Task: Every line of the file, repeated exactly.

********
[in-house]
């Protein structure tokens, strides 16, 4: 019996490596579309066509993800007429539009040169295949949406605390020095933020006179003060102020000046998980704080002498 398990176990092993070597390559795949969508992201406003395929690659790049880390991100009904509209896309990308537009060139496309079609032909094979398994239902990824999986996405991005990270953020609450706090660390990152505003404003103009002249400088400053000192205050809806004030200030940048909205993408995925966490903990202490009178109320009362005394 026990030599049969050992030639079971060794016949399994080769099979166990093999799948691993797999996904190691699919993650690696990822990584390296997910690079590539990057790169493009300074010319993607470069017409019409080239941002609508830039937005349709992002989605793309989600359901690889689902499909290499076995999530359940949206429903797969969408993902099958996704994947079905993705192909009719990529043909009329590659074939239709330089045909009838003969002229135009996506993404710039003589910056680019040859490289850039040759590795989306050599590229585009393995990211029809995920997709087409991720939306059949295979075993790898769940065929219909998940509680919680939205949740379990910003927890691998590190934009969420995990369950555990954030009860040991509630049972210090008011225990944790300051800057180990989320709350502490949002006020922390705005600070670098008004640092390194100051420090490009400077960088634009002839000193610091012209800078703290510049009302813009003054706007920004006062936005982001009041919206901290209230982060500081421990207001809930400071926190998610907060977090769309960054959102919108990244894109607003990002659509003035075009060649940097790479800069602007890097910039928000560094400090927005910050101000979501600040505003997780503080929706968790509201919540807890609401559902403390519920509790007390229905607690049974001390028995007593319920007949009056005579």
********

[in-house]
């Protein structure tokens, strides 16, 4: 019996490596579309066509993800007429539009040169295949949406605390020095933020006179003060102020000046998980704080002498 398990176990092993070597390559795949969508992201406003395929690659790049880390991100009904509209896309990308537009060139496309079609032909094979398994239902990824999986996405991005990270953020609450706090660390990152505003404003103009002249400088400053000192205050809806004030200030940048909205993408995925966490903990202490009178109320009362005394 026990030599049969050992030639079971060794016949399994080769099979166990093999799948691993797999996904190691699919993650690696990822990584390296997910690079590539990057790169493009300074010319993607470069017409019409080239941002609508830039937005349709992002989605793309989600359901690889689902499909290499076995999530359940949206429903797969969408993902099958996704994947079905993705192909009719990529043909009329590659074939239709330089045909009838003969002229135009996506993404710039003589910056680019040859490289850039040759590795989306050599590229585009393995990211029809995920997709087409991720939306059949295979075993790898769940065929219909998940509680919680939205949740379990910003927890691998590190934009969420995990369950555990954030009860040991509630049972210090008011225990944790300051800057180990989320709350502490949002006020922390705005600070670098008004640092390194100051420090490009400077960088634009002839000193610091012209800078703290510049009302813009003054706007920004006062936005982001009041919206901290209230982060500081421990207001809930400071926190998610907060977090769309960054959102919108990244894109607003990002659509003035075009060649940097790479800069602007890097910039928000560094400090927005910050101000979501600040505003997780503080929706968790509201919540807890609401559902403390519920509790007390229905607690049974001390028995007593319920007949009056005579």